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Machismo: a positive or a negative quality?

Machismo: a positive or a negative quality?

Machismo: a positive or a negative quality?

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No doubt you know the term machismo (from the Spanish ‘macho’) – most romantic heroes, after all, exude this quality. But what connotations does machismo have for you: positive or negative?

Certainly, definitions of the term lead to confusion:

Merriam-Webster: ‘an attitude, quality, or way of behaving that agrees with traditional ideas about men being very strong and aggressive’.

Oxford English Dictionary: ‘strong or aggressive masculine pride’.

Cambridge Dictionaries Online: ‘male behaviour that is strong and forceful, and shows very traditional ideas about how men and women should behave’.

Only Oxford leaves room for machismo to be a positive trait.

The interpretation of machismo is a question I had cause to ponder while writing my new novel Indiscretion. The story is set in 1950 in the south of Spain – a time and location when male pride was indomitable. My hero, Salvador, embodies this pride, and by necessity in his role within the family, he is macho. But does that mean he is ‘aggressive’ and ‘traditional’? Sometimes. But equally his machismo is rooted in a very positive sense of pride that is admirable for the heroine, Alexandra.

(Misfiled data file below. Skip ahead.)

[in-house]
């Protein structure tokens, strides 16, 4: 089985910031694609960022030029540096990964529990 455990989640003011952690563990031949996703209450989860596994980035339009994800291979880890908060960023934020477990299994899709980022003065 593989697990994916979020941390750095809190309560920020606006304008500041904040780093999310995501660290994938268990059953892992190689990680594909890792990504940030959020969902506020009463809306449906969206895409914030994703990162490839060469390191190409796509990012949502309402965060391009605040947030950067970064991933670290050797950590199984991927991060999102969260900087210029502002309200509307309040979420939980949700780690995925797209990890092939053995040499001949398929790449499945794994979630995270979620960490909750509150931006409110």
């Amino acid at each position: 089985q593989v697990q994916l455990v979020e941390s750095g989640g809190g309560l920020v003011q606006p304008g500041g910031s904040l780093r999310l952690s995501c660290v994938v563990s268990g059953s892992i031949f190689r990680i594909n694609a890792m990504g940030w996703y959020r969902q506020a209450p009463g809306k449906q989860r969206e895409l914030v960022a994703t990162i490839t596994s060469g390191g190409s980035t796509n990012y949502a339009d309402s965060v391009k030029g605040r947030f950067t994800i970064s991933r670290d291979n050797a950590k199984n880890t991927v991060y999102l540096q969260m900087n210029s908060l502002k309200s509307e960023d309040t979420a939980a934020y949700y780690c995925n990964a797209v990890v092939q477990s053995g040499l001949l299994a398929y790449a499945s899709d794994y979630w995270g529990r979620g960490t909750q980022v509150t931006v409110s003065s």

Machismo as negative

The term has existed for a long time in Spanish and Portuguese, and related mainly to the male position in taking care of the family. But come the women’s liberation movement of the 1960s and ’70s, feminists began to use the term to suggest male aggression and even violence. Machismo came, to some, to represent a belief that the male is superior to the female; that macho men dominate women (such as the character of Stanley in A Streetcar Named Desire). Frequently, the term was used to be synonymous with chauvinistic.

Machismo as positive

If machismo were purely about aggression, violence and domination, then why is the romance genre, in which macho men abound, the bestselling? Because, I’d argue, machismo is only negative in the extreme. In fact, machismo has plenty of positive connotations as well.

Academics point to a fellow term from Spanish: caballerismo. A caballero is a gentleman, and caballerismo relates to honour and chivalry. Machismo can embody this caballerismo. Macho men can be honourable, loyal, responsible and fiercely courageous.

Certainly, this is an apt description of my character Salvador. He is strong, he is virile, he is a man to take charge. He is very loyal to his family and those he sees as his responsibility. But above all, he has machismo in the Oxford sense: ‘strong masculine pride’. His sense of honour is so strong, he cannot forgive himself for an indiscretion; his honour is, ultimately, that which defines him but also that which places him in danger of losing the woman he truly loves.

So there you have it, machismo, a multi-layered trait. Do you look for this in a romantic hero? How much machismo is desirable and how much unattractive? Are there elements of machismo no romantic hero should embody? I would love to hear your thoughts.

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